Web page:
After a drunken house party with his straight mates, Russell heads out to a gay club. Just before closing time he picks up Glen but what's expected to be just a one-night stand becomes something else, something special.
After his gay cousin dies from hepatitis, young Laurent, who lives with his best friend Carole, falls in love with Cedric, a plant scientist. He's afraid to inform his conservative parents that he is gay.
In a suburb of London, young Jamie is escaping sport hours, to avoid being the victim of his comrades. Young Ste, his neighbor, is beaten by his father, and comes to sleep overnight. They discover new feelings, sleeping in the same bed.
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A married, Orthodox, Jerusalem butcher and Jewish father of four falls in love with his handsome, 22-year-old male apprentice, triggering the suspicions of his wife and the disapproval of his Orthodox community.
On a Friday night after a drunken house party with his straight mates, Russell heads out to a gay club, alone and on the pull. Just before closing time he picks up Glen but what's expected to be just a one-night stand becomes something else, something special. That weekend, in bars and in bedrooms, getting drunk and taking drugs, telling stories and having sex, the two men get to know each other. It is a brief encounter that will resonate throughout their lives. Weekend is both an honest and unapologetic love story between two guys and a film about the universal struggle for an authentic life in all its forms. It is about the search for identity and the importance of making a passionate commitment to your life. Written by
The lines the actors are snorting in the movie is actually just glucose powder. See more »
When Russell asks Glen what time his train is later that day, Glen informs him it is around 4.30pm. Later on when Russell is in the train station's main room waiting for Glen to appear, an announcement is heard in the background clearly indicating that one of the next trains to depart the station is the 18:37pm for Birmingham New Street. See more »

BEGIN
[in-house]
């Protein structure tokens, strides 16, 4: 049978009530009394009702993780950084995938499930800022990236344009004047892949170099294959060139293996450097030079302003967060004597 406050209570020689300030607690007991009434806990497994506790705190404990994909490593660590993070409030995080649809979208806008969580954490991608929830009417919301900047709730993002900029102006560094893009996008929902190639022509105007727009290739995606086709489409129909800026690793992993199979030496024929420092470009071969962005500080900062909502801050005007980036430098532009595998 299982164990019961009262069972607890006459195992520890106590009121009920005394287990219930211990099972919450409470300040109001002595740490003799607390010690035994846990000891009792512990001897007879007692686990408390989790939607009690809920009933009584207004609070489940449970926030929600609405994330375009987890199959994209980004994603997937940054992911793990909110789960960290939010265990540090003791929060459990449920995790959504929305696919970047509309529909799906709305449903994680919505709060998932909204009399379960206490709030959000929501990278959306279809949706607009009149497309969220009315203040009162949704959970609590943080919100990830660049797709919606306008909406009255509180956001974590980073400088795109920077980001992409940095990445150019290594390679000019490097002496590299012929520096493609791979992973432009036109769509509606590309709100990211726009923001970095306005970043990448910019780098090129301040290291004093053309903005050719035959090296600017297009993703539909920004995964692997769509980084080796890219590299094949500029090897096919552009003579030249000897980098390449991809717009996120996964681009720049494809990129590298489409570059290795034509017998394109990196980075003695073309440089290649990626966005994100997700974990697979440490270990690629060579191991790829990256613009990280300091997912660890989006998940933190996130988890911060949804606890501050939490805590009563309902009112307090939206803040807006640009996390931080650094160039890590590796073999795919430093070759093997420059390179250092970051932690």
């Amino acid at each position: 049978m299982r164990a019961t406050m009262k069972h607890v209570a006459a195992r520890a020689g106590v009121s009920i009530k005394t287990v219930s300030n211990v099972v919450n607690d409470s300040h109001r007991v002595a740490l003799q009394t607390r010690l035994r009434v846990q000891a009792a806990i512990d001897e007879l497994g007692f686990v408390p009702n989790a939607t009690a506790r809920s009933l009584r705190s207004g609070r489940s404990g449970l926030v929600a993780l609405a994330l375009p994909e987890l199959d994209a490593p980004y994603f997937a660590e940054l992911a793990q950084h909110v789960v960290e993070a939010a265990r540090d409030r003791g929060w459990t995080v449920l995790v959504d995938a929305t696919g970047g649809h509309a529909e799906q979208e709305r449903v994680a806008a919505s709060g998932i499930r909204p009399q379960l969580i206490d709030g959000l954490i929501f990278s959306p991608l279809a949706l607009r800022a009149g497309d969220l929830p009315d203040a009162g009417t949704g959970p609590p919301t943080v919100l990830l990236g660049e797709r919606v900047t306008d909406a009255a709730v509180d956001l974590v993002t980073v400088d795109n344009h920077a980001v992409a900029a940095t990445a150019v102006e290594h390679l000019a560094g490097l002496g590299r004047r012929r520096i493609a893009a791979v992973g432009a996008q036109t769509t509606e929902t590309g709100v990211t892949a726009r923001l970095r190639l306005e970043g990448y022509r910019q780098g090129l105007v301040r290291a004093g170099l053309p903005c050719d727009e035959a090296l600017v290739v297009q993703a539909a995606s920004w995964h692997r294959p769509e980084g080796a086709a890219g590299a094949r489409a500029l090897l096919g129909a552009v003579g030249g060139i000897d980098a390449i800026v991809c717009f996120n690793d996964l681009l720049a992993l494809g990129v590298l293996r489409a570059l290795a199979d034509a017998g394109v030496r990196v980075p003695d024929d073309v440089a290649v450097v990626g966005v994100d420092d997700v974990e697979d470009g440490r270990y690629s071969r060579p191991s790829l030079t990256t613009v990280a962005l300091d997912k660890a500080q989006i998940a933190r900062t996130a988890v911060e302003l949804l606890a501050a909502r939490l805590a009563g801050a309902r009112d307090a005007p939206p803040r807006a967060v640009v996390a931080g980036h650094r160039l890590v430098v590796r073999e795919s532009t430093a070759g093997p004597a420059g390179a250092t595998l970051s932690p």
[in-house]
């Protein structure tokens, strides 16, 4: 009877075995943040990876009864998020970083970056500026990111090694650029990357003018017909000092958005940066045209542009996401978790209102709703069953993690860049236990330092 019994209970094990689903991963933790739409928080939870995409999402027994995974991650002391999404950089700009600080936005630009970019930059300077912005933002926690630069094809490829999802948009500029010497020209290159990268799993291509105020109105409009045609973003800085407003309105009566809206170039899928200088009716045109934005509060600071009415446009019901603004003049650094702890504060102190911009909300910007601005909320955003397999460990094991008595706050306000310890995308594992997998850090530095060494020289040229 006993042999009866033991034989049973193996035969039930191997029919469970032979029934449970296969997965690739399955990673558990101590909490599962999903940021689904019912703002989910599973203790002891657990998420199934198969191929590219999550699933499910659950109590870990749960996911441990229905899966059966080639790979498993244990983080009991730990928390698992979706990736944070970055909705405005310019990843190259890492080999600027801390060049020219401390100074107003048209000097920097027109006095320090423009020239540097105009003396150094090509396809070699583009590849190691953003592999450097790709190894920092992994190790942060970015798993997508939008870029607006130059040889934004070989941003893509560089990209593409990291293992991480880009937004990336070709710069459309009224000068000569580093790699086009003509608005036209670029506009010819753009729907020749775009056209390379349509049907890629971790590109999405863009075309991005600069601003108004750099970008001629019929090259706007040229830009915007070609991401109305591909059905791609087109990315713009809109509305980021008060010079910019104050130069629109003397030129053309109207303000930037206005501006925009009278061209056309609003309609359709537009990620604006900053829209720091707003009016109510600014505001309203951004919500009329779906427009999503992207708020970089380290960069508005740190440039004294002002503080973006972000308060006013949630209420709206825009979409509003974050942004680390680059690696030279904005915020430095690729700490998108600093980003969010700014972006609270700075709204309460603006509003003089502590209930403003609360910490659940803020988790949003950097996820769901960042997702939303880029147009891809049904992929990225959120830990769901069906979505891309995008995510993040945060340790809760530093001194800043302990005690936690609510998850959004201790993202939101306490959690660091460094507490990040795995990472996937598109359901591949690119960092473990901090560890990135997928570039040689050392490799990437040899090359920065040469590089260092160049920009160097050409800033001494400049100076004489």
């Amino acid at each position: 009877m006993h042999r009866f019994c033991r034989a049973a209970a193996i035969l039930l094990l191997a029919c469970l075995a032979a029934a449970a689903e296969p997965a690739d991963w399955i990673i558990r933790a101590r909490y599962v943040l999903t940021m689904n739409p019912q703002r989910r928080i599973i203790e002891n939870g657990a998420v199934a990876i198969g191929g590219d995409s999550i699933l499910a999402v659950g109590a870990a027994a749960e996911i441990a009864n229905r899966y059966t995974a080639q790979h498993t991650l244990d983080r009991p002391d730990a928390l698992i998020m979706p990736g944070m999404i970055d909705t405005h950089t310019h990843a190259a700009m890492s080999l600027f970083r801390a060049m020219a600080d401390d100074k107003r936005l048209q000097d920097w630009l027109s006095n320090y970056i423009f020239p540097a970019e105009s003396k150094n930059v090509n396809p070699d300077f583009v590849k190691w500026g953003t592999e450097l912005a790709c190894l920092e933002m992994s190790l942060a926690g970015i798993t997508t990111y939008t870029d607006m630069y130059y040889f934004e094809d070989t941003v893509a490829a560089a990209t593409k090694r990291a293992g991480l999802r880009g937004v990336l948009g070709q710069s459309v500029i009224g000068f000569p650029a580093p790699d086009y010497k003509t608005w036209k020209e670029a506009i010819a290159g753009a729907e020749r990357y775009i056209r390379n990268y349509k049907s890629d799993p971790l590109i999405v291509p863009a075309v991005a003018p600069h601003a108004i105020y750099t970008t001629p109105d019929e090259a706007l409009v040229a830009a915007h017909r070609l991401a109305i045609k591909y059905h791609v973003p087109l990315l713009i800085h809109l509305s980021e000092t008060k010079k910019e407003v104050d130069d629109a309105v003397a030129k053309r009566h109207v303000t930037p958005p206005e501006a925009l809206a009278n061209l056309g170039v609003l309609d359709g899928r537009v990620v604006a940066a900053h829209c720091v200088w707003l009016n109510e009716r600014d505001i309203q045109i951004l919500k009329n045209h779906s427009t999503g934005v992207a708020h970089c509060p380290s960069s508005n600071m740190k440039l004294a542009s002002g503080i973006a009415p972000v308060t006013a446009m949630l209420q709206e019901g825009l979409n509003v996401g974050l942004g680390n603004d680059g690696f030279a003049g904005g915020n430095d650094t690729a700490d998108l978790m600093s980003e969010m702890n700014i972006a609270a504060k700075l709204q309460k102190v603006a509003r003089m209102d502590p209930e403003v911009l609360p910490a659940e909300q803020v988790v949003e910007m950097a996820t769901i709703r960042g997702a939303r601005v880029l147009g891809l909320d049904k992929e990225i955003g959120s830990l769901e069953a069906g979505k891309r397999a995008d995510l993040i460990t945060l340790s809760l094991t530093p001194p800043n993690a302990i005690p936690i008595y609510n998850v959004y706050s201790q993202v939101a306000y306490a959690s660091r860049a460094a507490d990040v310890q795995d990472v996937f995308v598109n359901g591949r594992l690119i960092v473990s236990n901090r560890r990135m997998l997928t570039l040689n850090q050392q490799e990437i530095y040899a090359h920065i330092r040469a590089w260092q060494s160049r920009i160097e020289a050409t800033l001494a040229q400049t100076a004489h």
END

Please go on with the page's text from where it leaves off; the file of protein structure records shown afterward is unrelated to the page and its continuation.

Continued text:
Well, you know what it's like when you first sleep with someone you don't know?
It's... you, like, become this blank canvas and it gives you an opportunity to project onto that canvas who you want to be. That's what's interesting because everybody does that.
So do you think that I did it?
Course you did. Well, what happens is while you're projecting who you want to be... this gap opens up between who you want to be and who you really are. And in that gap, it shows you what's stopping you ...
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At last, a movie about falling in love, is not cute romantic comedy
In reading several reviews posted about this outstanding film, I note several things:
*I'm sick to death of people complaining they cannot understand English people speaking English. Pay attention, they are completely understandable!
*This isn't a romantic comedy!
*If straight audiences are squeamish about a movie anyone can relate to--well tough!
A superior film about a sexual and then romantic period in two young men's lives, WEEKEND is a riveting and adult piece of filmmaking. Andrew Haigh's writing and direction is so well observed and detailed the viewer is left astounded at the simplicity of his vision and the skill of his masterly direction.
Tom Cullen and Chris New play Russell and Glen with utter conviction, all the more impressive in their love scenes, and in their moments of intimate touching because one of them is straight. This must have been nerve-wracking for both of them and yet they handle these scenes with restraint and with believable ardor.
I loved the scene where Russell is visiting his straight best friend and finally admits he is deeply shaken by Glen. His friend is perfectly happy and insistent to drive him to the railroad station.
The only scene that didn't completely work for me was their night of boozing and drugging. I just didn't see Russell indulging in cocaine and while I know some people think it makes the mind clear, but there are no real revelations during this long night. Reminded me of another long filmed sequence--that endless wedding reception in Rachel Getting Married. A real misstep.
The chemistry between Russell and Glen's characters goes a long way towards the film's excellence. There is nothing cute, or silly, or humiliating or just plain dumb between these two very likable men. The camera allows you to discover them and the movie is a real gem for it.
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